Air:
Think crystal-clear or yellow, as a beginning; a quartz crystal with cloudlike "flaws" is a great (and inexpensive) start.  Quartz pebbles are common in pea gravel roads and playgrounds, too, so you can start with that for free.

Fire:
Think red, orange, or of associations with blood, war, passion, etc. Carnelian is a great fire stone (its own associations are with blood, passion, and the heart, and it's a fiery red-orange in color). Other options include obsidian and other volcanic products -- they've been there!

Water:
Think blue, or of associations with the emotions. Sedimentary stones, formed in water, seem to recall the element well.  Visit a watery place -- river, pond, whatever is close, and see if you can find something good just under the water near the shore. You might even find a sedimentary bit with a fossilized aquatic animal in it (mussel shells are pretty common, actually, once you start to look), which is what I use. (Aquamarine is an obvious water stone, but very expensive!)
 
Earth:
The color for earth, for many people, is green, and many of the stones associated with earth are green as well. Metallic colors also find their way here, because of the association with money. Of course, any stone is an earth product, so this is a great place to put the stone you find that you want to use but don't know where, at least until you figure out what to do with it! Malachite is a very pretty earth stone, and some folks like pyrite because of its blocky structure (cubes also call to mind the Earth element.) I do use malachite on occasion, but honestly, I prefer a plain brown "rock" (never mind the identification; you don't need it for this one!) that's about as down-home "earthy" as you can get, and with enough personality to draw attention to it on a walk through the woods!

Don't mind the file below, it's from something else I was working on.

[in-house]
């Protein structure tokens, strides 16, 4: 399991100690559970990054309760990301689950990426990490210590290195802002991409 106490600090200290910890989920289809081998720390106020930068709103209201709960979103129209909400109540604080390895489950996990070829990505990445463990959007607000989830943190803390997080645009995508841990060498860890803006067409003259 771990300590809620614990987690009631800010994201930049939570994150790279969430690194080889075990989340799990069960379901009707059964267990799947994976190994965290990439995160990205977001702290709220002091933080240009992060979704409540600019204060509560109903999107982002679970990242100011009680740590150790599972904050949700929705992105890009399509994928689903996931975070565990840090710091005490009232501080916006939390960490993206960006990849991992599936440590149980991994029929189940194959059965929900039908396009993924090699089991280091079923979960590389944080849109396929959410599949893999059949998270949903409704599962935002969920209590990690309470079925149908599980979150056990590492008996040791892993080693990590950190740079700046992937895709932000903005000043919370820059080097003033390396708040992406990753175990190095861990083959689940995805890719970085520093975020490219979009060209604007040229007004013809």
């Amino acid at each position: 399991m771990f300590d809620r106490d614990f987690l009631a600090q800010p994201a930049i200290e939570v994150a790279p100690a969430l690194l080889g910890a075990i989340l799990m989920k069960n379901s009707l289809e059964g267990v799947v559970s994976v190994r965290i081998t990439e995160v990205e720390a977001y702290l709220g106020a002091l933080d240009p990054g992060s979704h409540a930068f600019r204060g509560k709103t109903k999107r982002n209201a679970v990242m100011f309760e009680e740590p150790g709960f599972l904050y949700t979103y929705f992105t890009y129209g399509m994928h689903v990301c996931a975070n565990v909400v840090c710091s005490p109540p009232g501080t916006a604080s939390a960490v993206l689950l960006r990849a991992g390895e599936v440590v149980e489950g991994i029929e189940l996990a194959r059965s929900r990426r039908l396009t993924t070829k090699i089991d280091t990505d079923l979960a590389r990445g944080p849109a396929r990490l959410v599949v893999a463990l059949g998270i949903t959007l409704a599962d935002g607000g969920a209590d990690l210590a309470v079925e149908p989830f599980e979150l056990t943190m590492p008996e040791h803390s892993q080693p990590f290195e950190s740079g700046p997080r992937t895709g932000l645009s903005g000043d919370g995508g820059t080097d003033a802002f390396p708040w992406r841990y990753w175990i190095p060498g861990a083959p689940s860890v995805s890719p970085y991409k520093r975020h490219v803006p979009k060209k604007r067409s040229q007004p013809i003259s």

Spirit:
Here's one category where people will often disagree. I do like amethyst here, and many clear crystals (quartz, even selenite, etc.) seem to belong here as well. Turquoise, too, is so multi-functional that I put it into this "integrative" category. Definitely trust your intuition here!

Originally written by Weavre (A.K.A.: Jacqueline M. DeVries)
Recopied with permission.

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